Now the bad news. The column takes considerably more work than is immediately apparent, and there's no waffling with deadlines. Often the subject will not immediately inspire you, at which point your best bet is to bang your head against the keyboard until the words come together into something acceptable. We often delve into specialized topics, meaning that you'll have to research in order to maintain an all-knowing facade. Even when you do quality work, there still will be hard-nosed critics ready to tear it apart.

As I wind down over the next five months, I suppose my feelings could be described as a microscopic portion of the sorrow I eventually will feel when my future daughter finds her husband. I've done my best to take care of this column during the year, and I've become quite attached to it. Don't take it personally if I ask for a dowry. Now we need someone who can commit to this column even if the subject isn't exciting or schoolwork is getting rough. Try to be thorough and yet concise, sensitive and yet direct. We know bull-puckey when we see it, so please make sure to write your real opinions and not what you think we want to hear. Honest advice is our job - our passion - and we need someone who can share in that mission.

The challenge question: My boyfriend and I had all the discussions you suggest having before deciding to have sex. When we discussed pregnancy, we agreed that if it happened we would give the baby up for adoption. Recently we had a brief pregnancy scare, which turned out to be nothing, but it forced us back to that earlier conversation. This time I told him that I didn't want to give the baby up, and he told me that I was betraying him and that he wouldn't stay with me. Even after I realized I wasn't pregnant, this issue has divided us. Now I don't know what to do.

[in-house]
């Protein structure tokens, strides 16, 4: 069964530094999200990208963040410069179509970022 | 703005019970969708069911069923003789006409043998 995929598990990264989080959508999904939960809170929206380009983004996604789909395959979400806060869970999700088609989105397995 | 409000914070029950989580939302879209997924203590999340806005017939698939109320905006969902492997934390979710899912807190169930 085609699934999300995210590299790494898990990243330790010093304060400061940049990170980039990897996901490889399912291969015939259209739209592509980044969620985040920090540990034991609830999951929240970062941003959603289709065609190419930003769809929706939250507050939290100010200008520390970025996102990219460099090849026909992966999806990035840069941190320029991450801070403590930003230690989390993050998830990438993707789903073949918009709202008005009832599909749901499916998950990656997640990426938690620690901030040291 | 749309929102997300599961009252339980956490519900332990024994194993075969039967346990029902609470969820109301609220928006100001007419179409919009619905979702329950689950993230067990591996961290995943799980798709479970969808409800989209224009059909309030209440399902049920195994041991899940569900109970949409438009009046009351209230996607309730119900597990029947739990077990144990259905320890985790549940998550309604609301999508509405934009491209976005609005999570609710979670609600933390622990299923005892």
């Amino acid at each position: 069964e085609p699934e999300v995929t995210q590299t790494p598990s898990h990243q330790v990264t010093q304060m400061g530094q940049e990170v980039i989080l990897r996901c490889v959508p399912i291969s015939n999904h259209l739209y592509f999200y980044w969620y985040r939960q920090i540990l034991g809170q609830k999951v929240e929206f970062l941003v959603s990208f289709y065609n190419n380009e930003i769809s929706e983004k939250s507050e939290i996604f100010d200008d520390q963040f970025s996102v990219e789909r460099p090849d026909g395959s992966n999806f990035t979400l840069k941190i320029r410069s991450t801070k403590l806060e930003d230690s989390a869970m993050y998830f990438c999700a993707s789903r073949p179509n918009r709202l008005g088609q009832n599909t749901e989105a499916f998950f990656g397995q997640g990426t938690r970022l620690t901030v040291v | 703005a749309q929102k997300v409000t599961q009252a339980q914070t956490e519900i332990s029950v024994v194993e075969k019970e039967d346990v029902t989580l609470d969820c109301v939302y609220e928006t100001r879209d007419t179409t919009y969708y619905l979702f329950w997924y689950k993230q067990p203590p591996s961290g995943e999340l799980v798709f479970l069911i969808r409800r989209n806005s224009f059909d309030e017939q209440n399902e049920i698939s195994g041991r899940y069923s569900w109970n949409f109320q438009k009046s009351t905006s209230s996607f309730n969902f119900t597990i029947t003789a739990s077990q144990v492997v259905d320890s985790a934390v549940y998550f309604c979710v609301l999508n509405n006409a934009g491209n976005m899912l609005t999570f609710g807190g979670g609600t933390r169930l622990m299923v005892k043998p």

Next week: A mom's teenage son is dating an older woman. She doesn't approve.

- Dr. Wes Crenshaw is a board-certified family psychologist and director of the Family Therapy Institute Midwest. John Murray is a Free State High School senior. Opinions and advice given here are not meant as a substitute for psychological evaluation or therapy services. Send your questions about adolescent issues to doubletake@ljworld.com. All correspondence is strictly confidential.




Application guidelines

Submit a 400-word essay responding to the challenge question at the end of the column. Offer your best advice on how the letter-writer should deal with her problem. Consider all sides of the issue. Good answers may not be obvious ones.Paste your essay into an e-mail and send it to doubletake@ljworld.com or mail it to 2601 W. Sixth St., STE C, Lawrence 66049, ATTN: Wes Crenshaw (Double Take). I will paste it into a document without your name. This year, I will submit the essays (without names) to the past three columnists and ask them to rate each separately.The top five will be matched with their e-mails, and those writers will be contacted for an interview at my office. We will select a winner and a runner-up and publish both essays in a future column - tentatively May 8, depending on response. If the winner cannot complete his or her term, the runner-up will be selected and will receive the scholarship. Submission of an essay releases the Journal- World to publish it.Do your own work. Plagiarism is against the law. The top entries will be searched on the Internet to be sure they are original.

Comments

Use the comment form below to begin a discussion about this content.

Commenting has been disabled for this item.